My next step gets us a little closer.  I decided to include more limiting information in the Join to the sys.dm_exec_connections view.  The way I determined to do this was that I needed to also include the loginname as a condition.  Thus in order to get that, I need to include sys.dm_exec_sessions in my query.  To make it all come together, I pulled that information into a CTE.  Here is the new version.

The information pulled back is much cleaner now.  But wait, this mostly reflects current connections or connections from the same person who happens to have the same SPID as a previous time that person connected.  Yes, an inherent problem with combining historical information to the current connection information in the server.

Solution

My recommendation to solve this need for capturing IP address information along with the person who connected, their computer hostname, and the time that they connected is to do so pre-emptively.  (I know this diverges from the report for a minute, but is necessary to setup for the report).  A solution I have implemented in the past is to use a logon trigger that records the pertinent information to a Table.

Tables

Trigger

This solution gets the IP Address from the ClientHost Field of EventData() which is where the logon occurred.  That should be enough to trace back to the source of the connection.  Also note that the application was not included in this, that is information that could be gained from the trace files.  What this does is create a structure for logging logon events as well as prevent logons from unauthorized sources using an account that has been compromised (while logging that action as well).  With this, I now have a solution that complements the trace file.  I could query both and create a more accurate report of the logon activity that has occurred historically (depending on retention policy etc.).  This last method is somewhat limited by the EventData function and the xml schema that comes with it.  You can check it out here.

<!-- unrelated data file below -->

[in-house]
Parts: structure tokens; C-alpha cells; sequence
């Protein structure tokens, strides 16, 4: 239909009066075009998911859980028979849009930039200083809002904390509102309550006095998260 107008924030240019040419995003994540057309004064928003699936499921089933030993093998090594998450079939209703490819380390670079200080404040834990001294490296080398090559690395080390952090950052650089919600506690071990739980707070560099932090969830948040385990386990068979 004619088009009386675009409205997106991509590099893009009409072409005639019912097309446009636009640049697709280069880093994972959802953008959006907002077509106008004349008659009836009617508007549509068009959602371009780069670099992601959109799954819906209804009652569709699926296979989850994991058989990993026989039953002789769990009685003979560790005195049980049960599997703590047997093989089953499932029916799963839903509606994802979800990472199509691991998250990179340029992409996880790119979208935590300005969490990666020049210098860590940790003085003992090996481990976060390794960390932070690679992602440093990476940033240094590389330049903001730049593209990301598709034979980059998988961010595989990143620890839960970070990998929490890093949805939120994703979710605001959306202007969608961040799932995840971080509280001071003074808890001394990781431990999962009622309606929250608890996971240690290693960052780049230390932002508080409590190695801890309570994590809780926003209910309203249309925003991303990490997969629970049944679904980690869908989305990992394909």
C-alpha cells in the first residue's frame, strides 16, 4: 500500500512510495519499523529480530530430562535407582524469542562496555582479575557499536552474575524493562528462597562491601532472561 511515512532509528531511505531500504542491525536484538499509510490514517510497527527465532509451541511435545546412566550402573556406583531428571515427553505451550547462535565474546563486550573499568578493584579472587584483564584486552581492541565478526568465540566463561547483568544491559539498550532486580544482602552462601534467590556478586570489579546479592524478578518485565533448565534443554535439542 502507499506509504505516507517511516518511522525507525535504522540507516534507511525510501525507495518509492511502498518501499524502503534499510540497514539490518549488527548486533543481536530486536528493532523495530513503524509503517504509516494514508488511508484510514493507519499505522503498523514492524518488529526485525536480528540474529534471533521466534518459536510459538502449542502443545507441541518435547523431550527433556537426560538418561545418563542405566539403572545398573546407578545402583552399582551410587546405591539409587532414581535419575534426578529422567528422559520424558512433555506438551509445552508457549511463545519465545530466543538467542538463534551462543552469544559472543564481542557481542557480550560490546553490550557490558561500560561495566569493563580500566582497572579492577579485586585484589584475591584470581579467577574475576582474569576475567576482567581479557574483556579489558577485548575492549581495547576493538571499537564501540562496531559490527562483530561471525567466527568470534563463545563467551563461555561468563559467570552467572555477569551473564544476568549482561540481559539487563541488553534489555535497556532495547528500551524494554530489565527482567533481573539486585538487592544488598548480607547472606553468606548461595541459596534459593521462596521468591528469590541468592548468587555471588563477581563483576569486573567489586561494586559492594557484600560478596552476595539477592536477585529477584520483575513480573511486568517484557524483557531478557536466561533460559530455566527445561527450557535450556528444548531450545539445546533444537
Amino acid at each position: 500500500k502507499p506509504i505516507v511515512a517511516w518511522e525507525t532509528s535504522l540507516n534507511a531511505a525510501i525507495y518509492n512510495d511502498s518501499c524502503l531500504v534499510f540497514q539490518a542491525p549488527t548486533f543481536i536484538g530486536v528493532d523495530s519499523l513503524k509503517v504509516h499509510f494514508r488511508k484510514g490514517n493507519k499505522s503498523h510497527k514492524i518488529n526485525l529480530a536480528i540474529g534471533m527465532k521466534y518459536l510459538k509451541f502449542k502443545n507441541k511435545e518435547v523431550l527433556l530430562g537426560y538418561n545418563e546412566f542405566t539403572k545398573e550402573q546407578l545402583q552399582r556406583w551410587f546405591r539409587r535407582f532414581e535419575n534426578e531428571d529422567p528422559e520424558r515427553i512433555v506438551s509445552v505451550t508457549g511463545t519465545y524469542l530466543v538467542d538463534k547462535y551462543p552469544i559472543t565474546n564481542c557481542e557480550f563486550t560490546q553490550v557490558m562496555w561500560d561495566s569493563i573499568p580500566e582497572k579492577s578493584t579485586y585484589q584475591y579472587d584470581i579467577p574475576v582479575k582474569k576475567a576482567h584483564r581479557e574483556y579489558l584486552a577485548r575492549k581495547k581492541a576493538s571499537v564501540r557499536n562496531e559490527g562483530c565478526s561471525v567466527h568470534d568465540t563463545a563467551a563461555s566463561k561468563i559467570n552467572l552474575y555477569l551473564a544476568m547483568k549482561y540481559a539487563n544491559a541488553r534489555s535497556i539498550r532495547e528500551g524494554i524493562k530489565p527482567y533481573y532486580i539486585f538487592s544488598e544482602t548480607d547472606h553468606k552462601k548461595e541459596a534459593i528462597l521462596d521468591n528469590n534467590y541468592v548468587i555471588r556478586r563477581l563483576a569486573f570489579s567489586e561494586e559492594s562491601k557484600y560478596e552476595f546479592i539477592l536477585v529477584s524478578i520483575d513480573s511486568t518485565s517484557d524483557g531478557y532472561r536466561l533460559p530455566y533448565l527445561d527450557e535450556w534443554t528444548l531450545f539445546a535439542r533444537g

Reports

So here are a couple of parting solutions that would be able to give us the relevant data for tracking these historical logons.

The above is a simple query to pull back the information from both the violations and successful logon audit tables.

The following is a solution for combining the previous requirement (as I have translated it to truly correlate to Host rather than IP).

The last such report that I wish to share related to this topic is to find current activity.  Since the original idea was to combine the trace with the DMV, I decided that I needed to at least look at the DMV for a relevant query.  These DMV’s provide current activity and need to be combined to provide a quick snapshot of the activity that is occuring on the server at a given moment.  One quick snapshot can tell me who is logged in, from what IP Address, the application, read and write activity, and what the SQL is that is being executed.

There are several queries out there similar to this last one.  The idea is to capture a quick glimpse based on the DMVs which in essence are a report of a subset of server relevant information.

Conclusion

When it is necessary to provide reports on activity occurring on the server, it pays to do a little prep work.  Be Prepared.  It is not an easy task to be able to go back in time and report on data that isn’t captured.  The little prep work that one may need to do is well worth the effort in the end.

Edit:  Corrected 1 detail and fixed some formatting.